BY LAUREN AGORATUS, M.A.
Many families have heard about “special needs trusts” (SNTs) for their children with disabilities (see Resources.) SNTs allow parents to save funds yet have it not affect their child’s eligibility for benefits by saving a certain amount. However, some families can’t afford an attorney to set up a SNT. Now the ABLE (Achieving a Better Life Experience) Act provides an alternative or even supplement for SNTs.
HOW DOES AN ABLE ACCOUNT WORK?
ABLE accounts are similar to 529 savings plans used for college. Families can save up to $14,000 annually for a maximum of $100,000 total. Please note that contributions and income earned by the account are not taxable.
ELIGIBILITY FOR AN ABLE ACCOUNT
The child with a disability must be eligible for either SSI (Supplemental Security Income) or SSDI (Social Security Disability Insurance) for a condition that occurred before age 26. It is possible to have both an ABLE account and a SNT but there can only be one ABLE account under a person’s name.
CONCERNS FROM ADVOCATES
There was an opportunity for public comment on the establishment of ABLE Accounts. Some concerns from advocates included:
• Differences in states could affect how families can access accounts, especially more mobile parents such as military families.
• Requiring the successor designated beneficiary to be a sibling could affect an only child or how it is implemented if the sibling passes away.
• If the beneficiary dies, the ABLE account will pay back Medicaid expenses; clarification is also needed on who is responsible if Medicaid benefits are higher than the funds in the account.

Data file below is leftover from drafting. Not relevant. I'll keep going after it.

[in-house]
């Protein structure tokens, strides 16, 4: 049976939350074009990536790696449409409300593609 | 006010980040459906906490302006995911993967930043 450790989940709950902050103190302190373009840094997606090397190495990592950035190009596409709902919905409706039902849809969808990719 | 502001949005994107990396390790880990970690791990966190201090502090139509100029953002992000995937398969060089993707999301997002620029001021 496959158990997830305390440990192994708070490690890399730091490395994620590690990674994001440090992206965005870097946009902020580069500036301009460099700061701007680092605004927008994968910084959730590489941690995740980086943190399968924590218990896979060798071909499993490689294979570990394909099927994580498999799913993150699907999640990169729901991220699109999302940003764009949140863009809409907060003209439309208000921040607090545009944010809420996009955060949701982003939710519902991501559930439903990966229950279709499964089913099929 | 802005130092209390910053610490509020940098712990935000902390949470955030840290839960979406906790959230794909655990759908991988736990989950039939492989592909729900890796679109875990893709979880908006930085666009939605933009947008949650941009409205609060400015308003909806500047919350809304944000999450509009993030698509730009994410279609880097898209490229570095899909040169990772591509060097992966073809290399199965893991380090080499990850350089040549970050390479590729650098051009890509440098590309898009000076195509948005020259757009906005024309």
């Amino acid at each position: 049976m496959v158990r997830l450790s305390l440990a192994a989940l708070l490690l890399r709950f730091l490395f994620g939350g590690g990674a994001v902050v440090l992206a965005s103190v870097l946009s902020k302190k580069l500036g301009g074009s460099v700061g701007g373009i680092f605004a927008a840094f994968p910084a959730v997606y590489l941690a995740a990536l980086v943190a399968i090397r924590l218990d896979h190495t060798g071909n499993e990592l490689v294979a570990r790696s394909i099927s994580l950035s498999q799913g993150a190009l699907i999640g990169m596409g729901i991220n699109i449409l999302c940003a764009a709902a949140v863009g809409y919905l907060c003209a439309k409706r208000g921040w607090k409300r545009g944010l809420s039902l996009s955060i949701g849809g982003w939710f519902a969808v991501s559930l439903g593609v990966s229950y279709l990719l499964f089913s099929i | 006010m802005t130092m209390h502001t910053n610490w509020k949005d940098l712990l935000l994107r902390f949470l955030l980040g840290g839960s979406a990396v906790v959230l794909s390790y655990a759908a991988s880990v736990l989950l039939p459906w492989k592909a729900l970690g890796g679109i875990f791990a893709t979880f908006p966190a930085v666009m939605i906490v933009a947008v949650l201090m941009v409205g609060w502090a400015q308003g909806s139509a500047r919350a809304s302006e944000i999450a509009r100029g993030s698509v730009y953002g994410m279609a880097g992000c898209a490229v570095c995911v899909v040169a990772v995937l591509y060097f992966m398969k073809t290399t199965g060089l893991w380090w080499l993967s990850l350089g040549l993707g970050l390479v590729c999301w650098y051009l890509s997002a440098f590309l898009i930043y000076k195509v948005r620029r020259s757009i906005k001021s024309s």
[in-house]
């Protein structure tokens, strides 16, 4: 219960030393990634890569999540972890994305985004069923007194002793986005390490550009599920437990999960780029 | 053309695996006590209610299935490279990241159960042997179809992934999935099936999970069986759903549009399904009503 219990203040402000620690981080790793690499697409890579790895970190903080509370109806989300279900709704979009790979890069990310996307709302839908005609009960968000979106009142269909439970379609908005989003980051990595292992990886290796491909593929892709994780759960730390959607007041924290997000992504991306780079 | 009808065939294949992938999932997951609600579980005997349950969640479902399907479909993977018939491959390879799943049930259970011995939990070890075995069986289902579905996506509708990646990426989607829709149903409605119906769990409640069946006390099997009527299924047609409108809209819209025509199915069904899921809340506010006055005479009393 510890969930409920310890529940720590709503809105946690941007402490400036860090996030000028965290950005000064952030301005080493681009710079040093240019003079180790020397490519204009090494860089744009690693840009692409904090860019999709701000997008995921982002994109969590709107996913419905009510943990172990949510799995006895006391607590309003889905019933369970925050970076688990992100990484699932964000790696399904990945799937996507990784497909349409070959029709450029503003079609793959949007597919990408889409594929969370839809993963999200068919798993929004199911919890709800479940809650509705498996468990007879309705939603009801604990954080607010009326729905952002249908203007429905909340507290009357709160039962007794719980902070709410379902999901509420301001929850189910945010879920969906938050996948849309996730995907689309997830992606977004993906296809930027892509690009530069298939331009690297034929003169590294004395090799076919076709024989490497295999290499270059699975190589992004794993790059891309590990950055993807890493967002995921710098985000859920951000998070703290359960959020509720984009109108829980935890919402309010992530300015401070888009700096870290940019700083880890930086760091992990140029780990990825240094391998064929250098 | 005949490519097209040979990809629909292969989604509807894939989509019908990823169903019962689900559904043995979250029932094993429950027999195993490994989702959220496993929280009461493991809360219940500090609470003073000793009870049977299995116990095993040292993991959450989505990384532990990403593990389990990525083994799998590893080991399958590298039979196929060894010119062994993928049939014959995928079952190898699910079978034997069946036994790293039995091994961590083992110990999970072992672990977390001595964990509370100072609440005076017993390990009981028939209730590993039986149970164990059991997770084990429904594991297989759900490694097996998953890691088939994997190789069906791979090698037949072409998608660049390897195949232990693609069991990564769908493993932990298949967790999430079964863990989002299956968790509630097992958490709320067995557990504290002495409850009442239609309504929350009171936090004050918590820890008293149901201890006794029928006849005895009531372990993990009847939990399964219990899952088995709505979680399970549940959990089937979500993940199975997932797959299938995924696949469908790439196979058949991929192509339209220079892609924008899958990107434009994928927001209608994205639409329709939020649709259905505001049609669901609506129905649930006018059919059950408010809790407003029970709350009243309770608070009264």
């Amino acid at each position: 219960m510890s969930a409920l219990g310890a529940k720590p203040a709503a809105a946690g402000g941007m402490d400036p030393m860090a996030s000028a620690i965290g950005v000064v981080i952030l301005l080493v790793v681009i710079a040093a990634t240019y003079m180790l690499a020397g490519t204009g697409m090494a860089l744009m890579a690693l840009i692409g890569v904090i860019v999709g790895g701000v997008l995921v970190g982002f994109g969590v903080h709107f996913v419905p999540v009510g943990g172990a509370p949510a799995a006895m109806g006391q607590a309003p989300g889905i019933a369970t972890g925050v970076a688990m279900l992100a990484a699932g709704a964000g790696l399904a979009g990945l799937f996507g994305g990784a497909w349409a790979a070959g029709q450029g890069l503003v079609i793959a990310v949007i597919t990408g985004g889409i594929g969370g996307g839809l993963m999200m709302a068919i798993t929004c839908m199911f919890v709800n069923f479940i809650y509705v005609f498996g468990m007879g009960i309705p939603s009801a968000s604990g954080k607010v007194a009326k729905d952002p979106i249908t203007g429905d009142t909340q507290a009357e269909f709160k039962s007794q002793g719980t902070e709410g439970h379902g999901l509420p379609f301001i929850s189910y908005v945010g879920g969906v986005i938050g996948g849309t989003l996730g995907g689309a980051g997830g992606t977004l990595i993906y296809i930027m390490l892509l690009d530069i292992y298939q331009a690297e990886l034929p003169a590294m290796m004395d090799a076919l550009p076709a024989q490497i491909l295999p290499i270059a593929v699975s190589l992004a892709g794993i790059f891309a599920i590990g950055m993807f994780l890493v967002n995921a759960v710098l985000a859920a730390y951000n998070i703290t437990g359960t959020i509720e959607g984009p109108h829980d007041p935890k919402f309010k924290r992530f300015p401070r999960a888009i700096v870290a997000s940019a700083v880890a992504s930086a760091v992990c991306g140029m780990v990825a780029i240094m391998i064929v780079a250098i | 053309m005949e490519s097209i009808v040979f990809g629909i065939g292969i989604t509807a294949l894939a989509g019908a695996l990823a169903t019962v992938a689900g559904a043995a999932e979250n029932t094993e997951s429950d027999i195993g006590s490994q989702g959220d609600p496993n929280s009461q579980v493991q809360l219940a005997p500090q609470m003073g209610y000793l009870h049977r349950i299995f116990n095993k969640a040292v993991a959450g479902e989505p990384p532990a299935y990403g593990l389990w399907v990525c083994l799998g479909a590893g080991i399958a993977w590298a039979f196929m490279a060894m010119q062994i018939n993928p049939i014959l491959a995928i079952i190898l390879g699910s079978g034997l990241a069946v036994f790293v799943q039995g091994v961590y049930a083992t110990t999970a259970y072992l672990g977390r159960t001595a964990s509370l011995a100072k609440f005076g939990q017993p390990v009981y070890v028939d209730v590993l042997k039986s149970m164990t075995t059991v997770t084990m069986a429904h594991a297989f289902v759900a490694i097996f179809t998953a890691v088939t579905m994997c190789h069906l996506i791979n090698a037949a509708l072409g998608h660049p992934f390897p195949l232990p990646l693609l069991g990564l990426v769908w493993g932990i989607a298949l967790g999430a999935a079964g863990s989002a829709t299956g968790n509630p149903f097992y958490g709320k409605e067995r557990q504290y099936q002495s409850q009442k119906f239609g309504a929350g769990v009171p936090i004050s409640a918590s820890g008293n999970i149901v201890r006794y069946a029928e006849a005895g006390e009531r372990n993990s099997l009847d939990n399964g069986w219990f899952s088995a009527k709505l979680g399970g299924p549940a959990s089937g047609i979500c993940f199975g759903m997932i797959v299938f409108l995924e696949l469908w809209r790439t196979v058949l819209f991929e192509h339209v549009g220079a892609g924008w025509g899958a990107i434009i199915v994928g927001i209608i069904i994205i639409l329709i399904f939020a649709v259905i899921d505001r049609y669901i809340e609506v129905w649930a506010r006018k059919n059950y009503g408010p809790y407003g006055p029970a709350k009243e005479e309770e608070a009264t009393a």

• Clarification is needed on what are qualified expenses for “maintaining or improving his or her health, independence, or quality of life.”
• Although ABLE accounts can be used for housing, this will affect the individual’s SSI.
• Tax implications are unclear as the regulation states, “A qualified ABLE program, however, is subject to the taxes imposed by section 511 relating to the imposition of tax on unrelated business taxable income (‘UBTI’).”
HOW DO SNTs AND ABLE ACCOUNTS COMPARE?
There are some differences in how these accounts affect SSI/Medicaid, housing, and costs:
• affects SSI only if used for housing
• pay back Medicaid upon beneficiary’s death
• costs less, more flexible
SPECIAL NEEDS TRUST
• affects SSI/Medicaid if used for housing
• preferable over Able account as long as not used for housing
• Need a lawyer to establish trust account
WHAT PARENTS SHOULD KNOW
It’s up to each state to develop regulations on the ABLE Act. Only four states (FL, NE, OH, TN) have implemented ABLE Accounts. Families can contact their Governor’s office to ask for quick enactment. Parents should also be aware of the concerns cited above from advocates, especially as they relate to housing, crossing state lines, and Medicaid paybacks, in helping to develop their state plan.
In summary, ABLE accounts can be used instead of, or in addition to SNTs. The ABLE Act allows all families to save for their child without affecting other benefits. •
ABOUT THE AUTHOR:
Lauren Agoratus, M.A. is the parent of a child with multiple disabilities who serves as the Coordinator for Family Voices-NJ and as the central/southern coordinator in her state’s Family-to-Family Health Information Center, both housed at the Statewide Parent Advocacy Network (SPAN) at www.spanadvocacy.org